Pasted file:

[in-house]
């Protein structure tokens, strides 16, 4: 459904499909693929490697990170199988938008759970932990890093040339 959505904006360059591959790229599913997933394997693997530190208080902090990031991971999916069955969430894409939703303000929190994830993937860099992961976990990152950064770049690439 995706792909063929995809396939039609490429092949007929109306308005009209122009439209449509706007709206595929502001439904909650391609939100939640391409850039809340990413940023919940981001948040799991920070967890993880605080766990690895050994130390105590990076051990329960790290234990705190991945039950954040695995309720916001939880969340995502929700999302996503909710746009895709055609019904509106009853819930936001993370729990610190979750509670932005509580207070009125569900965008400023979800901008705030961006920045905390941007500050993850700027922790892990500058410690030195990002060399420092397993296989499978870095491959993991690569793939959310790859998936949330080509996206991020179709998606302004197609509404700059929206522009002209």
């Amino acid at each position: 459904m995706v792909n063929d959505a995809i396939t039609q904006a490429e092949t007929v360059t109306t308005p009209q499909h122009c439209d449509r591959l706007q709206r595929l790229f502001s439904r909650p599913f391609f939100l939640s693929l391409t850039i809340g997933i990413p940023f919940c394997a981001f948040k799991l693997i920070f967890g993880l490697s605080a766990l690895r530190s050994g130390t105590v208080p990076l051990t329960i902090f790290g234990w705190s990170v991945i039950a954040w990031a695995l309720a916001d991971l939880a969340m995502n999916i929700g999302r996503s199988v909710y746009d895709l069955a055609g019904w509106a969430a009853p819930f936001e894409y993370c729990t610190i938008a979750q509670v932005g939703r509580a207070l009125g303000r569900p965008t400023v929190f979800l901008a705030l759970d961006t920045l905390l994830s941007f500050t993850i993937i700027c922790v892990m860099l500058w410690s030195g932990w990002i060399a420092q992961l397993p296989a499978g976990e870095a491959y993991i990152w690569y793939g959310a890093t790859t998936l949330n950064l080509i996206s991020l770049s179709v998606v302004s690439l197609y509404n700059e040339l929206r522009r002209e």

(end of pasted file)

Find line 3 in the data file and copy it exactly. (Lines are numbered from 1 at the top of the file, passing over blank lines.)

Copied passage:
């Amino acid at each position: 459904m995706v792909n063929d959505a995809i396939t039609q904006a490429e092949t007929v360059t109306t308005p009209q499909h122009c439209d449509r591959l706007q709206r595929l790229f502001s439904r909650p599913f391609f939100l939640s693929l391409t850039i809340g997933i990413p940023f919940c394997a981001f948040k799991l693997i920070f967890g993880l490697s605080a766990l690895r530190s050994g130390t105590v208080p990076l051990t329960i902090f790290g234990w705190s990170v991945i039950a954040w990031a695995l309720a916001d991971l939880a969340m995502n999916i929700g999302r996503s199988v909710y746009d895709l069955a055609g019904w509106a969430a009853p819930f936001e894409y993370c729990t610190i938008a979750q509670v932005g939703r509580a207070l009125g303000r569900p965008t400023v929190f979800l901008a705030l759970d961006t920045l905390l994830s941007f500050t993850i993937i700027c922790v892990m860099l500058w410690s030195g932990w990002i060399a420092q992961l397993p296989a499978g976990e870095a491959y993991i990152w690569y793939g959310a890093t790859t998936l949330n950064l080509i996206s991020l770049s179709v998606v302004s690439l197609y509404n700059e040339l929206r522009r002209e």